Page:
February 15, 2005

Max Klinger

I’ve mentioned Max Klinger’s etchings here before, specifically his renowned series Ein Handschuh (A Glove, 1881). Klinger (1857-1920) published several other eye-catching graphic series during the 1880s, of which the following, scanned from the Dover book The Graphic Works of Max Klinger, form a sample. Note that the images below are details: click on them to see the works in full.

'Second Future', etching from Max Klinger's 1880 series 'Eve and the Future.'


'Third Future', etching from Max Klinger's 1880 series 'Eve and the Future.'

The first two images, above, are from Klinger’s 1880 series Eve and the Future. In this series, three depictions of Eve’s original sin are juxtaposed with three ‘futures;’ imagined visions of that sin’s dire consequences. The first image above, the second future, depicts a demonic figure holding a spear, sitting on an enormous fish he has presumably just killed. One contemporary account conjectured that the demon was meant to personify ‘death that arrives unexpectedly.’ The second image is the third future: a powerfully pessimistic representation of ‘the triumph of death.’

'Pursued Centaur', etching from Max Klinger's 1881 series 'Intermezzi.'


'Cupid, Death and the Beyond', etching from Max Klinger's 1881 series 'Intermezzi.'

The third and fourth images are from Klinger’s 1881 series Intermezzi, and are entitled, respectively, Pursued Centaur and Cupid, Death and the Beyond. In these grotesquely imaginative works, Klinger was distantly influenced by Goya, and by ‘the fantasies, often horrific, of early nineteenth-century romantic literature, especially in the work of E.T.A. Hoffmann and Jean Paul.’

'In Flagranti', etching from Max Klinger's 1883 series 'Dramas.'


'A Mother, I', etching from Max Klinger's 1883 series 'Dramas.'

The final two images are from an 1883 series entitled Dramas. In these etchings, the inspiration comes not from the fantastic, but from newspaper accounts of everyday tragedies, or more indirectly from the realist novels of Zola and his followers. Even so, in the first of the two images above, In Flagranti, the lushly-detailed setting of the crime-of-passion depicted lends the image a near-hallucinatory intensity.

Posted by misteraitch at February 15, 2005 09:21 AM

Just curious: what are the sizes of these? I'm always amazed at the amount of detail in etchings, especially when many are are no bigger than a postcard.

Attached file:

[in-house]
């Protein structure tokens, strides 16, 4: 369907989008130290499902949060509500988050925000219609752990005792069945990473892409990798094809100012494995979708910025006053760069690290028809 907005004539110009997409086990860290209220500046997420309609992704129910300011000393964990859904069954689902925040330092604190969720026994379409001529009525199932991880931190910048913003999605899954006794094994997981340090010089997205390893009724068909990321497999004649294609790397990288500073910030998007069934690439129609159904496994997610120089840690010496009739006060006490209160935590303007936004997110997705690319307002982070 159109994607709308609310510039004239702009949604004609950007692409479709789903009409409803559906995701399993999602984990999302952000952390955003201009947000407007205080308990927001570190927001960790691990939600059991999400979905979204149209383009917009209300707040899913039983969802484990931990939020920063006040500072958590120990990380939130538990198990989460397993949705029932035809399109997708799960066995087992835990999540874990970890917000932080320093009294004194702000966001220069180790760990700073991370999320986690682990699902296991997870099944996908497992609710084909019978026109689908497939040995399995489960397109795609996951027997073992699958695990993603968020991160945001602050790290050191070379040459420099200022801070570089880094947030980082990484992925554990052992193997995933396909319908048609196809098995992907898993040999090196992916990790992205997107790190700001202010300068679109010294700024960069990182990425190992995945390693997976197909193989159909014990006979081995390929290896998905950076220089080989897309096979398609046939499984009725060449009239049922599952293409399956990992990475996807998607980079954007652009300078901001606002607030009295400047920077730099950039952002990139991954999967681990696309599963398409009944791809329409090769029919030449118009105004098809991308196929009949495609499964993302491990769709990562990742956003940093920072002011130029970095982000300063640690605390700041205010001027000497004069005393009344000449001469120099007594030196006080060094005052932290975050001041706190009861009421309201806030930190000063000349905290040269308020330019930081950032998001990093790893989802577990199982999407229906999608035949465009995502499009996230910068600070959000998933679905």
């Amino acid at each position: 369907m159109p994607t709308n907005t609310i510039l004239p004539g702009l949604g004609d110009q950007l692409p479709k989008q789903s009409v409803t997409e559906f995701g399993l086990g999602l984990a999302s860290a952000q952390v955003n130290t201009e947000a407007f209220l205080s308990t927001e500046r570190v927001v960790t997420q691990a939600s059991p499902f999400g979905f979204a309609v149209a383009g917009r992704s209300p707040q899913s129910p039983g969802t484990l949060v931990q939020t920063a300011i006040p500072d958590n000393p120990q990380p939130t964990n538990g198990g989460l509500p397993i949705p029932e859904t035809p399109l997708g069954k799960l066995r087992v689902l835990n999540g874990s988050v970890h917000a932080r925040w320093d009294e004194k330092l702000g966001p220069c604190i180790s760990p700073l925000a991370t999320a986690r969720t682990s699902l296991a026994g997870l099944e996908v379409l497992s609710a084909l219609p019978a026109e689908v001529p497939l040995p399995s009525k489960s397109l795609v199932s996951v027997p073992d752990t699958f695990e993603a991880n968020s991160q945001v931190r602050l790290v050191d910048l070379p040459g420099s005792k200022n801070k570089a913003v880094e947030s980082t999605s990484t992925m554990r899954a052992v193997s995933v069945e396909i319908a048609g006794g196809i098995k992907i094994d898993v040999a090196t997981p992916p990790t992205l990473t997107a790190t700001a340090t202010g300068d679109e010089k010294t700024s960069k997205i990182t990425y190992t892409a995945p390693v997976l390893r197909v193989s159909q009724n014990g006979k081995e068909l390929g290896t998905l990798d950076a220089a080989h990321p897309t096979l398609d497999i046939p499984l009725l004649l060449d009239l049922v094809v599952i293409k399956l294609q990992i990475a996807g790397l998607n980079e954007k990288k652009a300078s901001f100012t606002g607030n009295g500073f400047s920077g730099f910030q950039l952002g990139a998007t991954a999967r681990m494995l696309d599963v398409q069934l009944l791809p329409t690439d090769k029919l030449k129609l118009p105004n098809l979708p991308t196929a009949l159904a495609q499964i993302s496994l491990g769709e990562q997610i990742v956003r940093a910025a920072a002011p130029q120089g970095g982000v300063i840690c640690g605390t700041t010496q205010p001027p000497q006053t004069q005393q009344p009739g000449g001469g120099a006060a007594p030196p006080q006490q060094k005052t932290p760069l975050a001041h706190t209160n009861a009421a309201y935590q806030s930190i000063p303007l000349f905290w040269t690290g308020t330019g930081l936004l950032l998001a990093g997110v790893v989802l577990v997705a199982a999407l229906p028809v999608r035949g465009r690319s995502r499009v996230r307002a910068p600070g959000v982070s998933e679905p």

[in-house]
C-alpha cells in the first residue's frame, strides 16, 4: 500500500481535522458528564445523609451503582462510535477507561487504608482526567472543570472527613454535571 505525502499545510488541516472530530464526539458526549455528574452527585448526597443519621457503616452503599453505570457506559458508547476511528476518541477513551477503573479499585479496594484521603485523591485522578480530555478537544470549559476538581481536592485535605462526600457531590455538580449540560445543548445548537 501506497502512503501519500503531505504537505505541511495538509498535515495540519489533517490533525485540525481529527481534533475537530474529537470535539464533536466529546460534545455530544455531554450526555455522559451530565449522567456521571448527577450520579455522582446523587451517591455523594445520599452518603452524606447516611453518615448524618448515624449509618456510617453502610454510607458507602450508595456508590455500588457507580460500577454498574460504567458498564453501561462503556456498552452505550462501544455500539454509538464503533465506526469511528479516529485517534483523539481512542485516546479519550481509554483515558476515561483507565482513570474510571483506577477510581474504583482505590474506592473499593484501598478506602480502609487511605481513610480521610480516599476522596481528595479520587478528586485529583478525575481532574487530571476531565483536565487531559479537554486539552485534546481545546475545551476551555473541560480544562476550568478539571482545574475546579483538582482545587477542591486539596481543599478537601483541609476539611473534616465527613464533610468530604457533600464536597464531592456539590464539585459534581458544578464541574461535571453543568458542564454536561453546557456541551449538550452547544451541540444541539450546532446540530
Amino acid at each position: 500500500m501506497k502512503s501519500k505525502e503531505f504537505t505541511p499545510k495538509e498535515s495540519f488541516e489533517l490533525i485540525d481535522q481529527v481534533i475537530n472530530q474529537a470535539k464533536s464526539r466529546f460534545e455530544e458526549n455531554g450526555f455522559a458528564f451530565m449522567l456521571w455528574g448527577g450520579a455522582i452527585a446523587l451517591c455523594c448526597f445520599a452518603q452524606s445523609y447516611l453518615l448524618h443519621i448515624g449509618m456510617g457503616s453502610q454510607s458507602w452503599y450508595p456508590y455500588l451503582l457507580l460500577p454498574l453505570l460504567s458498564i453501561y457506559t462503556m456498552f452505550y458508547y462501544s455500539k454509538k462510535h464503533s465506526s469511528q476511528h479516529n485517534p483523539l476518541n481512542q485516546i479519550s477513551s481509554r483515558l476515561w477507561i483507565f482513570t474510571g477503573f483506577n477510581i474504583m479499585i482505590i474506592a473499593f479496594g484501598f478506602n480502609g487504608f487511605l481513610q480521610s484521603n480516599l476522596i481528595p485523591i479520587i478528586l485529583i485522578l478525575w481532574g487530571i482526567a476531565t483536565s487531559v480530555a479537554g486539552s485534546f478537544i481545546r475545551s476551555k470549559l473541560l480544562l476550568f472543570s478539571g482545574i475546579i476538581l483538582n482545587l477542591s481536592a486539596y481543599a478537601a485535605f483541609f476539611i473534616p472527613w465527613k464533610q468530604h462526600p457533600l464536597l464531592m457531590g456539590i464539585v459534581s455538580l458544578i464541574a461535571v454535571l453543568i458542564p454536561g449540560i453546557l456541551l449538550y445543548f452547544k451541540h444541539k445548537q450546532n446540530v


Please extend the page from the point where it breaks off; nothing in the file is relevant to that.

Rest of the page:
Posted by: Peggasus on February 14, 2005 04:08 PM

Ah! Another fantastic entry. The simpleness and mystery of "In flagranti" somehow reminds me of Mikkel McAlinden, whose photos are presented in a retrospective exhibition in Stenersenmuseet in Oslo right now. As you appear to live in Sweden, the journey over here is absolutely worth your time. He doesn't exhibit that often, and his work is so very gratifying to see in real (big!) size.

Posted by: Brosme on February 23, 2005 12:38 AM

I'm looking for Klingers' etching of "Brahm's cello sonata". Would you happen to know where an original is held and/or where I could find a copy 9 (ie in a book etc.)



Posted by: Kristin De Vargas on May 9, 2005 11:05 PM

Kristin—the book I mention above contains a few images from Klinger’s 1894 Brahms-Phantasie sequence, but nothing with that particular title. It looks like two volumes containing Klinger’s complete graphic works have been republished with English text by Alan Wofsy Fine Arts of San Francisco—these would be a good as place as any to look. There would also presumably be earlier German catalogues raiseones too. There was a fairly comprehensive book (albeit in Italian) about Klinger published in 1996 in Ferrara, edited by Beatrice Buscaroli Fabbri: I used to own a copy of it, but have no idea whether the etching you’re looking for was included therein.

Posted by: misteraitch on May 10, 2005 02:55 PM

Thanks, misteraitch! I'll try and track down the leads you have given me. Much appreciated!


Posted by: Kristin De Vargas on May 11, 2005 12:19 PM
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